True-sale securitization

Author: | Published: 1 Dec 2005
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Wolf Theiss (Romania)

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Bucharest Corporate Center (BCC) 58-60 Gheorghe Polizu Street Floor 12-13, Sector 1 RO - 011062 Bucharest

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True-sale securitization has recently become one of the most attractive ways to reform the financial system. For emerging markets such as those in south and eastern Europe, securitization can be seen as a tool for institutions to access financial markets directly. Securitization can also be regarded as an incentive for banks to become more efficient in order to offer the most competitive financial product.

The following issues are fundamental to anyone deciding to securitize in Romania:

  • bankruptcy remoteness often raises concerns regarding the protection ensured to investors by the special purpose vehicle (SPV);
  • specific formalities that might be required for the transfer of receivables to the SPV; and
  • capital markets' requirements that can be attached to the securitization.

The legal implications of the above issues are dealt with here in the context of existing legislation with reference to the proposed draft securitization law that is expected to be enacted soon. The topic is analyzed here from the perspective of true-sale securitization.

Bankruptcy remoteness

The primary purpose of securitization is to protect investors against the creditors of the originator. Romanian law does not yet provide bankruptcy remoteness for an SPV. Under Chapter VI of the Securities Act (Law no. 99/1999), the sale of receivables is construed as security interest, rather than true sale of receivables. In insolvency, the bankruptcy judge might view the securitization transaction as an assignment of receivables for the purposes of providing security interest and validate the claims of the originator's creditors against the SPV's investors. To prevent this, and achieve the true sale of receivables, a real price of receivables must be provided once the transaction is finalized. There should also be a clear identification of existing or future receivables to be sold, even if this implies an obligation to continuously transfer the receivables of the originator after the transaction.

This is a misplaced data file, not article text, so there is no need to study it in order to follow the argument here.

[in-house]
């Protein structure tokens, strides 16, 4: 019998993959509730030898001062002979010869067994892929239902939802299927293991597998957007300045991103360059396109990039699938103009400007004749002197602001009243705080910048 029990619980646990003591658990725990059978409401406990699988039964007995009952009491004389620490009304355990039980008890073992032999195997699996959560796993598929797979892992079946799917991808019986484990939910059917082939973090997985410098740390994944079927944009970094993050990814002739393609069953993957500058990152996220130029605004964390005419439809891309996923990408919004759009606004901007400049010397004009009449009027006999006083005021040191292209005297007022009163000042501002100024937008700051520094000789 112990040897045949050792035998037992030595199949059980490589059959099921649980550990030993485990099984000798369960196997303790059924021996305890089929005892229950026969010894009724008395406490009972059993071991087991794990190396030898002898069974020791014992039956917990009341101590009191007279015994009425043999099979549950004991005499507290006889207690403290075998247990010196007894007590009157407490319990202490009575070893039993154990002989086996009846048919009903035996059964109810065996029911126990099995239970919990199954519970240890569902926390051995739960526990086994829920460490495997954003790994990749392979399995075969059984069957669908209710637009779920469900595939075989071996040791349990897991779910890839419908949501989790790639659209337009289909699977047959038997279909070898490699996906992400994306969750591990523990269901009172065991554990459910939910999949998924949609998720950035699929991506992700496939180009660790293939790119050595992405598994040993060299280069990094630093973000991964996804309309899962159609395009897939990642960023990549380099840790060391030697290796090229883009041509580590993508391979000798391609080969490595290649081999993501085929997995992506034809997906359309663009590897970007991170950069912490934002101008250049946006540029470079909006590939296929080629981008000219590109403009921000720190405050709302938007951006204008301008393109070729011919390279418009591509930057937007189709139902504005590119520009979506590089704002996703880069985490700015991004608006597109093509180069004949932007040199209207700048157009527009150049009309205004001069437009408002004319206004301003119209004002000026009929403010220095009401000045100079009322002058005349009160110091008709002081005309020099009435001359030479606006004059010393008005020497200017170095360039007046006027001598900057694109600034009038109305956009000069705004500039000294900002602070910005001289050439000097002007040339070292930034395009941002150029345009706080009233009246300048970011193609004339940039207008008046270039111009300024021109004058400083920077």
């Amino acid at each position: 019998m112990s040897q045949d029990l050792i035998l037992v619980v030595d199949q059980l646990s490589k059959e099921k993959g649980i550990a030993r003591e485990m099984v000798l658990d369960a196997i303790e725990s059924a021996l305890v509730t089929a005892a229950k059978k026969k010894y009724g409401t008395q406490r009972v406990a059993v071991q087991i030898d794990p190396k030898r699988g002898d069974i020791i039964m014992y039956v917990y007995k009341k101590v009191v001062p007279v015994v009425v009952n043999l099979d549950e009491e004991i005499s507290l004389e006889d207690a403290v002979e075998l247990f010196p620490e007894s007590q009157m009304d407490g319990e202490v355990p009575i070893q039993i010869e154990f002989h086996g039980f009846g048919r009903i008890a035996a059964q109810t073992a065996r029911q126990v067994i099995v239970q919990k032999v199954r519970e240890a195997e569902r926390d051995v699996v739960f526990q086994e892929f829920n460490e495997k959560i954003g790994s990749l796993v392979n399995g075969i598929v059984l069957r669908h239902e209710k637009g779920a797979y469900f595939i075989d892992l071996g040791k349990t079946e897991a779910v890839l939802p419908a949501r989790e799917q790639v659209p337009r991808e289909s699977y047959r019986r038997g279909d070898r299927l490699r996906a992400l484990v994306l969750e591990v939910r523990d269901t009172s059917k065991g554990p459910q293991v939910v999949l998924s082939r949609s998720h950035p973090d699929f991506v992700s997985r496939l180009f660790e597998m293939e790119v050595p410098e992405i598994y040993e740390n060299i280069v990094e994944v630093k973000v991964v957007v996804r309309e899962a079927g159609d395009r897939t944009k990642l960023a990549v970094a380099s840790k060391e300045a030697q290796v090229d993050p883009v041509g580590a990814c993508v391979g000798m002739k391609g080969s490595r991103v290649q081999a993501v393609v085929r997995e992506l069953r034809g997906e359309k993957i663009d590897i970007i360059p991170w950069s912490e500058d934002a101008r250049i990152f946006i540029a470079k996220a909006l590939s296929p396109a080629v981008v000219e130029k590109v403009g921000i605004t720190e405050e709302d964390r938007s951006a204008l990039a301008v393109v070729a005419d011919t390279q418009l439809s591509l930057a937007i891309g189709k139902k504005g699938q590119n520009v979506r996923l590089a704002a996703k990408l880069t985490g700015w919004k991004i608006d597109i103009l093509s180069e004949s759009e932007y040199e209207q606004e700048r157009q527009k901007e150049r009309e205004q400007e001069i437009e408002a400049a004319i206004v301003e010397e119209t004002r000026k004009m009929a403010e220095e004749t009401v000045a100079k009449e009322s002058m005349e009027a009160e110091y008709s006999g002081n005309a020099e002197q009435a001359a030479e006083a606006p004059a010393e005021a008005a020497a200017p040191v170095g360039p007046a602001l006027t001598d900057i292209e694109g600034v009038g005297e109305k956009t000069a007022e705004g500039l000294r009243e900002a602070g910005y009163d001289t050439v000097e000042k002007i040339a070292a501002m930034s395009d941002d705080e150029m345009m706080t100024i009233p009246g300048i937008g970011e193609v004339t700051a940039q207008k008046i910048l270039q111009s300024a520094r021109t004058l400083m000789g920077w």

The draft law recognizes the sale of receivables for the purpose of securitization and establishes bankruptcy remoteness. Since the draft requires norms to be issued, they should outline the minimum requirements for providing a true price for the sale of receivables. The value of the receivables sold must be at least equal to the value of the notes issued by SPV.

Formalities required for transfer of receivables

Under Romanian law the transfer of receivables can be achieved in different ways, including novation, assignment, and subrogation. To be valid, an assignment of receivables requires notification or acceptance of the transferred debtor through a notarial deed. However, the Securities Act allows the buyer of receivables to register the transfer of receivables using the Electronic Archives of Movable Security, to ensure opposability of the transfer.

The draft law requires the transfer of receivables to be notified to the archive within the 15 days before issuing the prospectus to the transferred debtors.

The notifications made by registered mail for the transferred debtors, and by registered mail or posting of the announcement (at the transferred debtor's headquarters) for the creditors of the transferred debtor.

Capital markets requirements

Romanian law provides private placement exemptions from prospectus requirements for offers of securities (including the issue of notes through an SPV by way of securitization). The exemptions apply where sales are made:

  • to qualified investors (large companies, regulated financial institutions, governments and high-net-worth individuals); or
  • to fewer than 100 non-qualified investors; or
  • in tranches of at least €50,000 per investor, per offer; or
  • in denominations of at least €50,000 per unit; or
  • for less than €100,000, per year.

These exemptions are in line with the European Prospectus Directive. However, if the subsequent sale of securities is made to retail investors, the offering must comply with disclosure requirements of public offerings. Offering securities to the public involves extra accounting, auditing, and legal compliance requirements. Authorization of the prospectus, in an issue of securities to the public, must be obtained from the national regulator.

Under the draft law, the issuing of notes by SPVs must be done in accordance with requirements for a public offering and is based on a prospectus approved by the national regulator. It is unclear, yet it seems that, under the current draft law, the Romanian legislator does not allow private placements in securitization, but rather requires involvement of the national regulator when authorizing the offering.

Edward Dobre